ROBERT SIEGEL, HOST:
If you're keeping an eye on the real estate market, how about a Spanish village - not a villa, a village. We're going to revisit this story from reporter Lauren Frayer who found that for the price of a home in much of the United States, one of these villages could be yours.
LAUREN FRAYER, BYLINE: Every August, Spain's countryside comes alive with fiestas. A jolly trombone player prances through this small town north of Madrid. But the hubbub is deceiving because hardly anyone actually lives here. They come one week a year to party in the villages of their ancestors. But the rest of the year, places like this are deserted. It took me 20 tries to find a local in the crowd.
FELIX SACRISTAN: (Speaking Spanish).
FRAYER: "This pueblo is dying. The only ones left are the elderly," says Felix Sacristan, who's 55 and unemployed, living in his late grandfather's house. "There are lots of abandoned homes," he says - cheap housing. In northern Europe, the industrial revolution pulled people to big cities centuries ago. But in Spain, that migration happened much later, in the mid-20th century, and it snowballed with the recent economic crisis, especially in Galicia in the northwest where summertime festivals reflect the region's Celtic roots. These green hills once supported Spain's highest population density. Half of all Spanish villages are here, but now half of them are abandoned.
MARK ADKINSON: It's beautiful just to hear the bells of the cows on the hillside - apart from that, the birdsong and nothing else - no noise, nothing.
FRAYER: Mark Adkinson is a British real estate agent trying to match empty villages with foreign buyers.
ADKINSON: We've just come down a track about one mile long to the village of O Penso. This is a village that's got a hundred acres of land, a total of six houses, two barns and a big cattle barn that'll hold 70 cattle.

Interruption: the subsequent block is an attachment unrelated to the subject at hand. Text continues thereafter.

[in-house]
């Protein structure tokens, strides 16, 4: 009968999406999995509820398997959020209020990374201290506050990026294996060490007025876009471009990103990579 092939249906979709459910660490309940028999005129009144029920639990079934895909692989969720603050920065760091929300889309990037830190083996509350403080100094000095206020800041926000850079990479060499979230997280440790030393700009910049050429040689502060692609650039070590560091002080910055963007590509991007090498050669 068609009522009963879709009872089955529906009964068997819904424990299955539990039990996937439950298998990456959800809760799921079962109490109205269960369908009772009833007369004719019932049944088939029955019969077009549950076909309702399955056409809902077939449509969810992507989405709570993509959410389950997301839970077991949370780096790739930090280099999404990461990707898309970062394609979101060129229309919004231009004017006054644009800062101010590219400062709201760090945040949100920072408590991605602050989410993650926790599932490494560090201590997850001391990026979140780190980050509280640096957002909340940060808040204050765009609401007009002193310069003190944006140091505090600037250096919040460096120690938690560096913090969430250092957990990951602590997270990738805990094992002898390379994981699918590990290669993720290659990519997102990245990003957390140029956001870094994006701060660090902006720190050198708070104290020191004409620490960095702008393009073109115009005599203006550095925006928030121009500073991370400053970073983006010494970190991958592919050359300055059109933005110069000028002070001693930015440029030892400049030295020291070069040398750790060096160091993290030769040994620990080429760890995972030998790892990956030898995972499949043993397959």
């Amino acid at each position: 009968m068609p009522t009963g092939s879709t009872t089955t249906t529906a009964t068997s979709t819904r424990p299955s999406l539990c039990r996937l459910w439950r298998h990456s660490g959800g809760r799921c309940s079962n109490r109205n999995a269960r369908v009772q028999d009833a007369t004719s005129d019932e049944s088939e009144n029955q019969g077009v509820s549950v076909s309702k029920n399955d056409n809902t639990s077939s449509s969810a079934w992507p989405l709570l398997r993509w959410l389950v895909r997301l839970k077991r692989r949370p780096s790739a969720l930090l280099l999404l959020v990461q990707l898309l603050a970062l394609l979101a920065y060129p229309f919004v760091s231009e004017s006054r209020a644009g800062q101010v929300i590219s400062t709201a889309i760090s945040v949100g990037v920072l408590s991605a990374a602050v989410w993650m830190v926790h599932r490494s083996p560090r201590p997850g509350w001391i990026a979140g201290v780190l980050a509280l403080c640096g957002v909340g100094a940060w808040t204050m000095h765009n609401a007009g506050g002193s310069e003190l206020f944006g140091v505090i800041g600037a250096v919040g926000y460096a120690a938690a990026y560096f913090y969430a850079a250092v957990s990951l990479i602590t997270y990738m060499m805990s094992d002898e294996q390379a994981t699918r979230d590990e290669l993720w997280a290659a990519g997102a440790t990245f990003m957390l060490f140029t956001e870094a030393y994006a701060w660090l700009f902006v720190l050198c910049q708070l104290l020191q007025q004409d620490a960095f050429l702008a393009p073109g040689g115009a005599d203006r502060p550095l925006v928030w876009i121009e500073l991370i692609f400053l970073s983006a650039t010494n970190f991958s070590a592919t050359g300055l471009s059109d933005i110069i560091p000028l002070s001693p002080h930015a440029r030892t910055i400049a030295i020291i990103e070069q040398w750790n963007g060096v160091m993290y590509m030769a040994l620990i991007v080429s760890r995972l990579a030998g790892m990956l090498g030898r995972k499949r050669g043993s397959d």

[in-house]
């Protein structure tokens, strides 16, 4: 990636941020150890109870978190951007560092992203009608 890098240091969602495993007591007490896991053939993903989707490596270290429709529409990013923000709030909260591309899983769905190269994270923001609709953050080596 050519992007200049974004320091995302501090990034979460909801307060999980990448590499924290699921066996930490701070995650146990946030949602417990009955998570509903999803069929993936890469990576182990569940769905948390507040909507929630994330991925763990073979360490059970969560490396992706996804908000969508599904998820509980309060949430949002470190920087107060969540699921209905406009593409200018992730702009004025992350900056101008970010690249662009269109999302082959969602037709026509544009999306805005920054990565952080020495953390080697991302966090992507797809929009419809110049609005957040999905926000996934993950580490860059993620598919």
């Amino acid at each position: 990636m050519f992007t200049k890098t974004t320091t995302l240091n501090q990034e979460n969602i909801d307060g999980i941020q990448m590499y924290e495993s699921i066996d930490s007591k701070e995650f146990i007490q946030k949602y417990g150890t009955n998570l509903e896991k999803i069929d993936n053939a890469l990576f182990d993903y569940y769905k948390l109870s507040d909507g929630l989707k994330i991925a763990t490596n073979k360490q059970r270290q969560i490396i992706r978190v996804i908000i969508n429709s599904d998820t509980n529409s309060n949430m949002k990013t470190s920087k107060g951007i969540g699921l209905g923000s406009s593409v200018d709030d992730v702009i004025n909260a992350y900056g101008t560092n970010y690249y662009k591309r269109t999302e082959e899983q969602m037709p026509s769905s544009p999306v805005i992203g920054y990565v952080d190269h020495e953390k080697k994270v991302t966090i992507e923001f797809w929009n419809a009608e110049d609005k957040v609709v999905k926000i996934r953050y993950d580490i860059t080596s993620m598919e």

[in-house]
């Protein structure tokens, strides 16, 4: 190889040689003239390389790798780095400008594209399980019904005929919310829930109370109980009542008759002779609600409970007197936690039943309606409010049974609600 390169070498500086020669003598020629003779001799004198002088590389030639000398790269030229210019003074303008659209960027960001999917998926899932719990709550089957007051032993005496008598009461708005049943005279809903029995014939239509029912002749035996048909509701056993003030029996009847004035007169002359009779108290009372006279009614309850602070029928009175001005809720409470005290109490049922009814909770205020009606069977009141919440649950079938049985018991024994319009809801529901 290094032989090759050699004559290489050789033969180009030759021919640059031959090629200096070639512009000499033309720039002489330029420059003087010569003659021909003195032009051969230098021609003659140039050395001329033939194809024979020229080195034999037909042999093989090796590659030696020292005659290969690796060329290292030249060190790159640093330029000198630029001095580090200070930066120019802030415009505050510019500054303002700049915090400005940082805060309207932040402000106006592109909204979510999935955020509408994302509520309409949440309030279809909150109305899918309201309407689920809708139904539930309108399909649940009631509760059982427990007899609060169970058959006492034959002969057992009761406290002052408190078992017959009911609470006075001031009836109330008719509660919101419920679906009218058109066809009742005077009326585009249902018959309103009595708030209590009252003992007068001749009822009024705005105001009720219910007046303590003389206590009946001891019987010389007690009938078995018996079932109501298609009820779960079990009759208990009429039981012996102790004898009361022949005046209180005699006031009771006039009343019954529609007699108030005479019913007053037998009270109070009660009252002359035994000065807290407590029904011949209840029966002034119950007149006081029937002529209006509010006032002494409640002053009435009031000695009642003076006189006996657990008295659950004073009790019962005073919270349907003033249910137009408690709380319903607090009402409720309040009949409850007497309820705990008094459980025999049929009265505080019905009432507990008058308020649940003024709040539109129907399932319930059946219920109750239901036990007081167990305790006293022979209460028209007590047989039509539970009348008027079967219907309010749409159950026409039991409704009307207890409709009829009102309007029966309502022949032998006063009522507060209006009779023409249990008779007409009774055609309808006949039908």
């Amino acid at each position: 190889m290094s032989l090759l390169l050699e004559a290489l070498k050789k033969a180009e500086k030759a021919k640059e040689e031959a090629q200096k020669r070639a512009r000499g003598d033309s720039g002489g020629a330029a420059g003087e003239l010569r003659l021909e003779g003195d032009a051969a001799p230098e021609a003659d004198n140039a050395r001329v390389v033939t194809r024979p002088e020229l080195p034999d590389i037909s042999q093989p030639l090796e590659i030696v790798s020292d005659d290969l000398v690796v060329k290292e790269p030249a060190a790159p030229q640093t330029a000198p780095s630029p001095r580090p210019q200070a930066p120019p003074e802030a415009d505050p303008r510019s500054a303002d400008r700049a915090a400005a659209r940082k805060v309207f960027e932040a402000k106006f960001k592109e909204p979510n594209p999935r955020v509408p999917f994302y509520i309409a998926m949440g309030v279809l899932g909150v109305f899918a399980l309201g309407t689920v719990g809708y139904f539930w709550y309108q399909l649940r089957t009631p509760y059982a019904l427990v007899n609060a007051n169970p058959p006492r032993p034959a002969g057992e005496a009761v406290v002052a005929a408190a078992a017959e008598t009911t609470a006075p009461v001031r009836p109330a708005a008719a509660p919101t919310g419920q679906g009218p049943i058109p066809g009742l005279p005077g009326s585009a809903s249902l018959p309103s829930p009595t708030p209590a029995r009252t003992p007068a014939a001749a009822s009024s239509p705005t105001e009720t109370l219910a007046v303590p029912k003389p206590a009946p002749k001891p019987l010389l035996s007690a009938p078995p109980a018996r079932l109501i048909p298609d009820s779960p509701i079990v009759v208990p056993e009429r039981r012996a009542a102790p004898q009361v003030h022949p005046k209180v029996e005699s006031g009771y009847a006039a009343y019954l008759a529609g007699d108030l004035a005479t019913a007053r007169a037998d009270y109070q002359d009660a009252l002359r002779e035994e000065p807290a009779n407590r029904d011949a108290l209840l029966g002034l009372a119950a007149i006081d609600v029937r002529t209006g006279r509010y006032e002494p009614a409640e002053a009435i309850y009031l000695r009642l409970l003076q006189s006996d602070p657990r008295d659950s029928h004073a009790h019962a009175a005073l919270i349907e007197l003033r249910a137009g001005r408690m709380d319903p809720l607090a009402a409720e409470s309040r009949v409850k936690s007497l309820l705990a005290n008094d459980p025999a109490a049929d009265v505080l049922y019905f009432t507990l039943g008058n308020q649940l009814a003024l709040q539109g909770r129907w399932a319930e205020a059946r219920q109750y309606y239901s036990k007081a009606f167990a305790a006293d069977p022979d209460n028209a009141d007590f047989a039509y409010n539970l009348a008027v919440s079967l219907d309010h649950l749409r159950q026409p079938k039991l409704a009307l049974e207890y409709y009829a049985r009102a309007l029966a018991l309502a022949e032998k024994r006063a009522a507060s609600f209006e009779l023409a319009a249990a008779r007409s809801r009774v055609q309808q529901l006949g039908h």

FRAYER: Six miles away, green cliffs drop off onto white sand beaches and some of Europe's best surfing. The village has its own well and bakery with a stone hearth. The biggest house has hardwood floors and five bedrooms overlooking an orchard.
ADKINSON: You've got small peach trees. You've got figs. You've got walnuts. You've got chestnuts, apple trees, pear trees. At the bottom of the valley here, you've got a lovely little trout river.
FRAYER: The asking price for the whole village - $230,000. Smaller pueblos with less fertile land go for tens of thousands. The last resident here died a decade ago, leaving the village uninhabited for the first time in perhaps 500 years.
ADKINSON: When you talk to the old people, tears come into their eyes. They'd like to see these places picked up and turned around, and they don't want them to die.
FRAYER: But they also don't want to live here themselves anymore. Back out on the paved road, there's a tiny cafe where retirees gather to read the morning papers. Maria Benedicta Fernandez says she was among the last to leave her picturesque stone village for a rental apartment in a town closer to a medical center.
MARIA BENEDICTA FERNANDEZ: (Speaking Spanish).
FRAYER: "Everyone else left too, or they've died. And the local school closed," she says. "There aren't enough children anymore."
FERNANDEZ: (Speaking Spanish).
FRAYER: Galicia's birthrate is one of the lowest in Europe. The region is on track to lose a third of its population in the next 35 years. So desperate times call for desperate measures, says a local mayor Avelino Luis de Francisco Martinez. He's giving away one abandoned village.
AVELINO LUIS DE FRANCISCO MARTINEZ: (Foreign language spoken).
FRAYER: "For free," he exclaims. Someone just has to promise to renovate the 12 ruined houses. "They're beautiful, bucolic, next to a river and an old royal procession path from the 18th century," he says. We just need to find someone to live here in this century. For NPR News, I'm Lauren Frayer in Galicia, northwest Spain.
NPR transcripts are created on a rush deadline by Verb8tm, Inc., an NPR contractor, and produced using a proprietary transcription process developed with NPR. This text may not be in its final form and may be updated or revised in the future. Accuracy and availability may vary. The authoritative record of NPR’s programming is the audio record.